Through mosquito bites
Zika virus is transmitted to people primarily through the bite of an infected Aedes species mosquito. These are the same mosquitoes that spread dengue and chikungunya viruses.
These mosquitoes typically lay eggs in and near standing water in things like buckets, bowls, animal dishes, flower pots, and vases. They prefer to bite people, and live indoors and outdoors near people.
Mosquitoes that spread chikungunya, dengue, and Zika are aggressive daytime biters. They can also bite at night.
Mosquitoes become infected when they feed on a person already infected with the virus. Infected mosquitoes can then spread the virus to other people through bites.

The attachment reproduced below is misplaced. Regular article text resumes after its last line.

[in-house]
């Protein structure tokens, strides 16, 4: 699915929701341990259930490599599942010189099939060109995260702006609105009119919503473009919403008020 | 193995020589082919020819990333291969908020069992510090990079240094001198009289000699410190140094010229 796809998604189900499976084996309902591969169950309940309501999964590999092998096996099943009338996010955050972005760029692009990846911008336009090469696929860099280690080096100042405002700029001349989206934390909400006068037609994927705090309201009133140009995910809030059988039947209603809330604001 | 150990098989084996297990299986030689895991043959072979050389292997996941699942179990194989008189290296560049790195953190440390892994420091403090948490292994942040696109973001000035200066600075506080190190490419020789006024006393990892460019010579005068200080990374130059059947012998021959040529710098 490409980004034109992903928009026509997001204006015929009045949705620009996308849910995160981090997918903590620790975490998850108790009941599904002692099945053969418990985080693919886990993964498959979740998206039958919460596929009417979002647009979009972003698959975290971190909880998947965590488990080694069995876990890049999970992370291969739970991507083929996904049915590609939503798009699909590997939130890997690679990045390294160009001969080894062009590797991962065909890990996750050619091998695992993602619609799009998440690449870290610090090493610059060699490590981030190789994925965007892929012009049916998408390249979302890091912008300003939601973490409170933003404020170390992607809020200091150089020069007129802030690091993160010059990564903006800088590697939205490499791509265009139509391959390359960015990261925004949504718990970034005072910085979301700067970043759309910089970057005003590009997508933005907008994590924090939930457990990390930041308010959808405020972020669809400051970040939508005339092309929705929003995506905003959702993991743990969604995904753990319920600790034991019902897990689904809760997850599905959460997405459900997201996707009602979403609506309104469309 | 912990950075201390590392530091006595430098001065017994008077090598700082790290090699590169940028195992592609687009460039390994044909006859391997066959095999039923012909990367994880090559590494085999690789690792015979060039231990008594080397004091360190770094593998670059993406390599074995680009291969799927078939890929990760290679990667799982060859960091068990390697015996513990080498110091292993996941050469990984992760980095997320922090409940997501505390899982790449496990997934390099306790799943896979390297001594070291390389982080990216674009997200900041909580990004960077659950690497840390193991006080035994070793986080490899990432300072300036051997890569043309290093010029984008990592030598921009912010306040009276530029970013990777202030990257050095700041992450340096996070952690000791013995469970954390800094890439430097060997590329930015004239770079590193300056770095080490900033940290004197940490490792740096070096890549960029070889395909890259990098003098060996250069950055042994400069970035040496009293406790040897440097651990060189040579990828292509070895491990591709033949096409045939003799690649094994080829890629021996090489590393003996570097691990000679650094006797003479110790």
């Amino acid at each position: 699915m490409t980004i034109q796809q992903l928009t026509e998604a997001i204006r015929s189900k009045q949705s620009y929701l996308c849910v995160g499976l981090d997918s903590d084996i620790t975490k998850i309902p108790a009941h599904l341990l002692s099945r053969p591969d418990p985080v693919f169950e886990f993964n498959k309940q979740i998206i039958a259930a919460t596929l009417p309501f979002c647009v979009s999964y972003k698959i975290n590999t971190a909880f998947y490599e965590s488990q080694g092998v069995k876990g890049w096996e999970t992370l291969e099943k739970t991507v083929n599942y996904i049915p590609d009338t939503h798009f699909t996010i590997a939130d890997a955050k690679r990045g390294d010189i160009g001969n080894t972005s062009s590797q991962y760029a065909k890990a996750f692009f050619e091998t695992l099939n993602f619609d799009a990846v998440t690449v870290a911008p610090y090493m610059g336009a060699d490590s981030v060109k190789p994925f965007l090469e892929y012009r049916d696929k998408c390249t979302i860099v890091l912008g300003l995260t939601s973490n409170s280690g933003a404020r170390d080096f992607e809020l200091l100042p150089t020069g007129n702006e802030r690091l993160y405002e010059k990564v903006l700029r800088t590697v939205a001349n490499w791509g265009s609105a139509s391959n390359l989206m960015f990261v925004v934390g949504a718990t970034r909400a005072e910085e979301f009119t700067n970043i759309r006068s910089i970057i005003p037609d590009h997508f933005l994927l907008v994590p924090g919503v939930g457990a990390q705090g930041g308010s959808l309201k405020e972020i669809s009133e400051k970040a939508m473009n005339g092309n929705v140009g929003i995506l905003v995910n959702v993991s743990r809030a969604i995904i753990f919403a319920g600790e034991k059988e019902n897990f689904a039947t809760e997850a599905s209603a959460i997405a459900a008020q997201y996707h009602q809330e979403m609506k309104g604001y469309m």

Rarely, from mother to child
A mother already infected with Zika virus near the time of delivery can pass on the virus to her newborn around the time of birth, but this is rare.
It is possible that Zika virus could be passed from mother to fetus during pregnancy. This mode of transmission is being investigated.
To date, there are no reports of infants getting Zika virus through breastfeeding. Because of the benefits of breastfeeding, mothers are encouraged to breastfeed even in areas where Zika virus is found.
Through infected blood or sexual contact
Spread of the virus through blood transfusion and sexual contact have been reported.